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About the Author

Tom Liggett was conceived under an apricot tree and born in a brothel. His biological father, MT Liggett, liked innocent, dark-haired girls and pretty hookers. MT sired at least twenty-seven illegitimate children by as many women. He supported none of those mothers and just two of their children. MT only sent support to Tom’s mother when the US military forced him to do so (or when they could catch him). This put Tom and his mother in dire straits. When he was a child, Tom was hungry and alone much of the time.

Tom was taken into the orchard in a banana box when he was just two weeks old. His mother needed the work and refused to “waste” money on babysitters. When he was just a little older, Tom toddled around the orchards and fruit processing sheds. When Tom was three, he could identify the various stone fruit types.


Age eleven was a pivotal time in young Tom’s life. He was an old hand at reading and interpreting college-level horticultural texts. That was when he began to accomplish rudimentary plant research projects in his suburban ghetto backyard. Tom also began to work. He needed money for food, toys, books, and music. Tom knew that hard work was the only avenue that led to eating regularly.

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He worked as a gardener, house cleaner, apartment painter, printer’s devil, and fry cook before he got out of high school. Not long after that, he became a dishwasher, busboy, fry cook, head cook, brothel cook, and sous chef. Tom’s early jobs centered around kitchens. Why? Because when he worked in kitchens, he ate. When he didn’t work in kitchens, he didn’t always eat.

When Tom was in school, he played in musical groups, so he could have a social life. He played five brass instruments. Tom played the French horn in a symphony orchestra. He was a member of two bagpipe bands (the drum major of one).
Tom won numerous awards for speech and dramatic arts during his last few weeks of high school. He won an honorable mention for acting in the 1969 Texas state championship. That was an unusual award for an actor from a play that only came in second. It was a really big deal for Tom; a few weeks before that competition, he was two thousand miles away, living in a car.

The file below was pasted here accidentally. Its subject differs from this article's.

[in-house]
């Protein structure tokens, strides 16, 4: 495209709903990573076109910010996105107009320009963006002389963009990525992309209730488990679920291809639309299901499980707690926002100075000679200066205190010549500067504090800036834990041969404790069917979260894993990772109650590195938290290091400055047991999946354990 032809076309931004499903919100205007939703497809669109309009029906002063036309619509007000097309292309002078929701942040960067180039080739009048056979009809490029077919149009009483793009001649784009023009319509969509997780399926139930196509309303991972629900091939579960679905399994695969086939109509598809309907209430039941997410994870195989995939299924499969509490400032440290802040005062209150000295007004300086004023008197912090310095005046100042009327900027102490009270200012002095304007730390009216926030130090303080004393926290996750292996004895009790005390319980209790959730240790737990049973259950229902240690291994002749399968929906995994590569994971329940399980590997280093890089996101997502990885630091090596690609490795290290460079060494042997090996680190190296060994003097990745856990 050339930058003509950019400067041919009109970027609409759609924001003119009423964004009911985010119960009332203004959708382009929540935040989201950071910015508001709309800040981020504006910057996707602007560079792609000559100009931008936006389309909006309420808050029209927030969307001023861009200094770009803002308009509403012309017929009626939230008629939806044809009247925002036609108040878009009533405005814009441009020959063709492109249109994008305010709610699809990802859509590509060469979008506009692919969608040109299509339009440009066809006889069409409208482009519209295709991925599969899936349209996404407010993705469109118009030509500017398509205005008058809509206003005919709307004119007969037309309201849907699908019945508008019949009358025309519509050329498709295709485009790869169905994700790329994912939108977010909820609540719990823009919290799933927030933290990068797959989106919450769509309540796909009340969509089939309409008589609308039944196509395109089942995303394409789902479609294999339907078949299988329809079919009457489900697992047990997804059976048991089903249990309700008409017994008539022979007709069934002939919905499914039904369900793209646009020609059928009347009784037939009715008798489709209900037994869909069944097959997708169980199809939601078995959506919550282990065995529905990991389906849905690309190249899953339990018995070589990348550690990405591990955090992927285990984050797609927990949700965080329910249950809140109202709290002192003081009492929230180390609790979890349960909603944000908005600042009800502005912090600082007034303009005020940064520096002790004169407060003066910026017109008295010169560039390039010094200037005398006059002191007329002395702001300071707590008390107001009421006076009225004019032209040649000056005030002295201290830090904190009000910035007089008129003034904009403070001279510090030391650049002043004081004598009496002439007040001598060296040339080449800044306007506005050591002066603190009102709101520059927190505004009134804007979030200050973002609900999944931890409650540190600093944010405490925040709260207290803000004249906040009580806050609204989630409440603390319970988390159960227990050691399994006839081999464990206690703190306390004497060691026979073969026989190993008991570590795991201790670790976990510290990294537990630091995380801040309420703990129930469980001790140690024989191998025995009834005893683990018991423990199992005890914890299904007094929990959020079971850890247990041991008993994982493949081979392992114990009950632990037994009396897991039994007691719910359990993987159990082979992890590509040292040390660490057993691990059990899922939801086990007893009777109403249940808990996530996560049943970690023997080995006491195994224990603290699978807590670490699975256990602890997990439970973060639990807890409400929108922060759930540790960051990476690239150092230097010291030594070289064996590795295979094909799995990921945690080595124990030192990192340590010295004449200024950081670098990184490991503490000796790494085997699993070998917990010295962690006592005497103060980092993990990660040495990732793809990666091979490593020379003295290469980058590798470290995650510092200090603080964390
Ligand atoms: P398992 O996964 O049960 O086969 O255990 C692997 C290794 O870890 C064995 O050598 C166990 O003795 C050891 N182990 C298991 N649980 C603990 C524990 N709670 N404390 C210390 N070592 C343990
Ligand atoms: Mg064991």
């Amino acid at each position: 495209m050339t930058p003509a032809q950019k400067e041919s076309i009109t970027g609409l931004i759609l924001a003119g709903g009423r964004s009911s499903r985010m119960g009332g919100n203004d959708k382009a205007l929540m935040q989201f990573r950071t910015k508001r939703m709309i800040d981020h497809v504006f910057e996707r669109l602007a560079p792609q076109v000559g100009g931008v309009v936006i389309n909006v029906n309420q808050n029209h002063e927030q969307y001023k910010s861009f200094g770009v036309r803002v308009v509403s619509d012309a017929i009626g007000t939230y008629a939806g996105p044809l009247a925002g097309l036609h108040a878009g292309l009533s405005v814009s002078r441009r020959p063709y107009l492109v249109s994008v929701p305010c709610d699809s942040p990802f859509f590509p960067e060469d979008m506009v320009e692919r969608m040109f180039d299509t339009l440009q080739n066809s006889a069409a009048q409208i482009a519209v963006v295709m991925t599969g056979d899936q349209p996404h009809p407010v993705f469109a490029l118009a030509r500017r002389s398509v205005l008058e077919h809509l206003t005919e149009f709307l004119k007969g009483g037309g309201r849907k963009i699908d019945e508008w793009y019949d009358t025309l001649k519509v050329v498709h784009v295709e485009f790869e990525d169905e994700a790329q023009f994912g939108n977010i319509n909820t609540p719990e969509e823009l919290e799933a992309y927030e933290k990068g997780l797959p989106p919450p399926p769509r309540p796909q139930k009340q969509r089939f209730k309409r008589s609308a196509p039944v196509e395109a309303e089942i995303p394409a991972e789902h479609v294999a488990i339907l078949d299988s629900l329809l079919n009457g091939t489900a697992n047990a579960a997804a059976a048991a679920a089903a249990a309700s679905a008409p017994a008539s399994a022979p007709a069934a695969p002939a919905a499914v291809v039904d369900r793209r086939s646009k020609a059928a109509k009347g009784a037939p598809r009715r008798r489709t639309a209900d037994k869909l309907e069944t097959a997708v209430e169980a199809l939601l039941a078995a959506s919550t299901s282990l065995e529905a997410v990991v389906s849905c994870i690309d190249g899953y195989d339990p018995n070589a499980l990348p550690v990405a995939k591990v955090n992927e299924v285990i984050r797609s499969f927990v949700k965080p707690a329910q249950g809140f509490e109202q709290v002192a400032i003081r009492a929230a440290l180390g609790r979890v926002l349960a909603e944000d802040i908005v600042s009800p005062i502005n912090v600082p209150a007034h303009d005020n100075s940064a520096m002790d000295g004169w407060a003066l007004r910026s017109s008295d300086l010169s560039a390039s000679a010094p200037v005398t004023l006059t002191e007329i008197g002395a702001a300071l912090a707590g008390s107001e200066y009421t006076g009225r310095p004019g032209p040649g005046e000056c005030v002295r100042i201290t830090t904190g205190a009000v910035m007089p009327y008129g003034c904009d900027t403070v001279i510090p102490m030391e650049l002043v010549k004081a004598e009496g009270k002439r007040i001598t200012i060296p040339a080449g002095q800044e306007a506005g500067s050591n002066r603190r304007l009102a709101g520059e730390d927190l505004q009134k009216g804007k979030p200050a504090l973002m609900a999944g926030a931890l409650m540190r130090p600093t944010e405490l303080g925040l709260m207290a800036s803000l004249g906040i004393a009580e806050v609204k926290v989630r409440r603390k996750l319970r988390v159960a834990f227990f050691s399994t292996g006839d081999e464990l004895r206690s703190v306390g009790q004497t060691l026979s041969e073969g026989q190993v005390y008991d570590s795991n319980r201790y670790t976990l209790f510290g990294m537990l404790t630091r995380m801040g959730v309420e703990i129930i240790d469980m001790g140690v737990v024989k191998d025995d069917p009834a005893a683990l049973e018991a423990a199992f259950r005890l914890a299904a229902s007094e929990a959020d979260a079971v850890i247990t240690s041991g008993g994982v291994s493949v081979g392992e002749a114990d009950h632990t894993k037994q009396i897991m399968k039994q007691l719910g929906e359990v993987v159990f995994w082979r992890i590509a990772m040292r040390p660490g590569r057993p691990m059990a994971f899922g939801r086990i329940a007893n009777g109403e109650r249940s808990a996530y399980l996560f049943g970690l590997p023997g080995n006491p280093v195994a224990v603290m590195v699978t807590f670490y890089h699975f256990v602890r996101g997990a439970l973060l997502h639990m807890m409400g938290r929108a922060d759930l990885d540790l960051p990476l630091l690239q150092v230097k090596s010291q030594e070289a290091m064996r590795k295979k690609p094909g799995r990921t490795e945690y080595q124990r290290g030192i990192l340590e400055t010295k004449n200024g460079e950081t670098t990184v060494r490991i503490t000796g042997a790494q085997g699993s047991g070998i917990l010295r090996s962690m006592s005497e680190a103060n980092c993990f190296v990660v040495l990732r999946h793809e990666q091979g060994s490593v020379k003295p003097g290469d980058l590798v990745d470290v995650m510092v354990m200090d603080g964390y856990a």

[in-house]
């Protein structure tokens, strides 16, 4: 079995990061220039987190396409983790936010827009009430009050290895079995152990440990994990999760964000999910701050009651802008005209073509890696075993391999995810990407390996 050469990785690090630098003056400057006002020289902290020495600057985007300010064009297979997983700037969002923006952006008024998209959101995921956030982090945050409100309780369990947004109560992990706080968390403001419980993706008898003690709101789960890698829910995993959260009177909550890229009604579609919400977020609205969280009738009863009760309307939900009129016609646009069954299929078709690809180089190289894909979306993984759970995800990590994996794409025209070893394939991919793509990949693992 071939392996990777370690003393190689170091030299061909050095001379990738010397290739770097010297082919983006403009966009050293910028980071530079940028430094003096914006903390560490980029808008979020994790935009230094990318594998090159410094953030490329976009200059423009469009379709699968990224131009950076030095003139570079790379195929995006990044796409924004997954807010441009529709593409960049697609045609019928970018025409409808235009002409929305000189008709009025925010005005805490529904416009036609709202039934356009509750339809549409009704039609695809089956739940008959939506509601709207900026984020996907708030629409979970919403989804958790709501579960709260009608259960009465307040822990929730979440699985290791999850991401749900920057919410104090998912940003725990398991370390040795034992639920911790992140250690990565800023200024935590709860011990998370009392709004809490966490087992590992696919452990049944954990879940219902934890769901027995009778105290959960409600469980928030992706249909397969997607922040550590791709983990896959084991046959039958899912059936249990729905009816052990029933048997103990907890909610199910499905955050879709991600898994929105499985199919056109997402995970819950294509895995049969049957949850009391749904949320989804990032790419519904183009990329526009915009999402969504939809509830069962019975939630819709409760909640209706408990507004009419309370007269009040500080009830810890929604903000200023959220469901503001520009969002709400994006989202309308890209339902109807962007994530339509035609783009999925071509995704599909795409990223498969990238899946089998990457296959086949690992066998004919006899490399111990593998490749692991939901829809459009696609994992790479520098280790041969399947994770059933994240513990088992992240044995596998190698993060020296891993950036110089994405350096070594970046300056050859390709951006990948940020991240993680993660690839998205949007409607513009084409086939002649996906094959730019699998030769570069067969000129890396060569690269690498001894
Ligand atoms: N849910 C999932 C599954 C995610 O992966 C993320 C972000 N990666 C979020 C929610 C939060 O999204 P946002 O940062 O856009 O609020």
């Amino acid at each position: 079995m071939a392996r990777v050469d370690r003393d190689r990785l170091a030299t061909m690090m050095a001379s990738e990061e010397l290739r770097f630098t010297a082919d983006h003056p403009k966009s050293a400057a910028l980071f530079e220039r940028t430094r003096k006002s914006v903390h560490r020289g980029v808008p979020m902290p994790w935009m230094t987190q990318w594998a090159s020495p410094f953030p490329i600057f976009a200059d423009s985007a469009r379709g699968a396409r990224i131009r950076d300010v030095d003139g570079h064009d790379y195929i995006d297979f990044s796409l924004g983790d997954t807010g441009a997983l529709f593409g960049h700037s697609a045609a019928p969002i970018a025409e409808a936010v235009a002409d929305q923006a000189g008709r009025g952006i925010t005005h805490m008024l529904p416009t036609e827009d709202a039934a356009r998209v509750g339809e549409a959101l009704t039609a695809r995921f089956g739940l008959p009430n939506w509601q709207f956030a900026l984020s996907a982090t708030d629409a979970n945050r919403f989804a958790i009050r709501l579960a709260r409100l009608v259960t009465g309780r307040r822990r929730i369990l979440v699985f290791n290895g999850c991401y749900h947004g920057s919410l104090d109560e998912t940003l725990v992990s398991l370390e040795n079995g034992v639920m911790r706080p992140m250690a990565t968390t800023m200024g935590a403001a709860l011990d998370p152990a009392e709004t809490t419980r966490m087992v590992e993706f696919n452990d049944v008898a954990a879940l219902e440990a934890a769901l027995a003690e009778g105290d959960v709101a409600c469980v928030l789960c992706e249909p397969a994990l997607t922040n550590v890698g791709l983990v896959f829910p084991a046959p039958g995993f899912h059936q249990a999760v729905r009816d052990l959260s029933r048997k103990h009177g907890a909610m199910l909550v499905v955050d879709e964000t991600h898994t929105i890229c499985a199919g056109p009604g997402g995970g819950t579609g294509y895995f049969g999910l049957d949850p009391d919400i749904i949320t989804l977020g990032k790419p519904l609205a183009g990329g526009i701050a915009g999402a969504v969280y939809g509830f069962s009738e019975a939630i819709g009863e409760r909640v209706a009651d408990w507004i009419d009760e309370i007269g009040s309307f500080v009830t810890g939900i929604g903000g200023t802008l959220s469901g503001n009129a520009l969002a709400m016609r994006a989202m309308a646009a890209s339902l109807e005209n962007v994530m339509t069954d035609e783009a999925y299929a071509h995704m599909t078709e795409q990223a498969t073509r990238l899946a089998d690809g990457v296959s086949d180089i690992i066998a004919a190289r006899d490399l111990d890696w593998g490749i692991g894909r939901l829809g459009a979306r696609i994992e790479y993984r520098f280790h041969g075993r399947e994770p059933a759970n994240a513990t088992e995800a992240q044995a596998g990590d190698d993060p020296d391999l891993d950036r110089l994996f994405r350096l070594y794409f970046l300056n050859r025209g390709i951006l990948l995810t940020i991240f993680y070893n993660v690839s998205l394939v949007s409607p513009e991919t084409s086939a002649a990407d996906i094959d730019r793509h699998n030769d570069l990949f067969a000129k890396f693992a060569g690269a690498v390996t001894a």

Later on, Tom worked as a boilermaker, electrician, car salesman, tree cutter, nurseryman, maintenance man, weed cutter, and farmer. Tom accomplished bench-level special chemistry projects for the Surgeon General of the Air Force.
In the midst of that occupational chaos, Tom managed to become Apple Computer employee number 114. Tom oversaw a staff of hundreds and had the only unlimited charge account in the company (“You never knew when I might have to get the manager of the local hardware store out of bed so I could buy some emergency supplies.”). Tom had one of just twenty private offices at Apple, and, as Tom said, “That was good, because my office contained two full-sized couches. I didn’t want to stop working long enough to go home for sleep.”

He has been a minor-league writer since he was sixteen. From 1966 through 1968, he had a weekly column on high school basketball scores in the San Jose Mercury News (“four column inches”). Tom has written countless articles on gardening for small publications and collaborated on two books. He has published two books previous to this one: The Pregnant Majorette and How to Prune, Train and Tie Rose Plants. 
Tom founded the San Jose Heritage Rose Garden, the second largest public rose garden in the world. He was chief rosarian for another major public rose garden. He has built and maintained countless private rose gardens. Tom has worked for many different nurseries. He has owned three successful nurseries and has three private gardens of his own. As Tom says, “I liked growing plants and gardens for other people. But I grew weary of creating beauty for other people, while my own gardens looked like ugly truck yards.”
He now grows plants only for his friends, family, and himself. He grows much of his own food. He also remembers what it was like to be hungry, so he grows tons of top-quality produce to feed the hungry. Tom operates the last, full-spectrum working farm in downtown San Jose. He doesn’t sell anything, except during a couple of annual charity plant sales.
Tom is currently accomplishing a research project with roses, lettuce, melons, Asian vegetables, and minor cut crops (long-stemmed flowers other than roses). He is doing great things with florists’ carnations. He continues to propagate and grow eight-foot-tall tree roses (“cascades”). Tom says, “I’m the only person in the Western Hemisphere who grows large quantities of cascades in the ancient European way.”
Tom gets wistful when he says, “I am the last classically trained, full-spectrum American rosarian. How can I know that? Because the mechanism to create more like me has been dismantled. The various rose industries I once supported are gone. The great rosarians are dead. The rose growing hobby is a shadow of its former self. This makes me sad. There used to be ten rosarians like me in every generation. I am the final link in a teacher/student chain that stretches back several hundred years.”
Tom lives with his wife, dog, cats, and gardens in Silicon Valley, San Jose, California.

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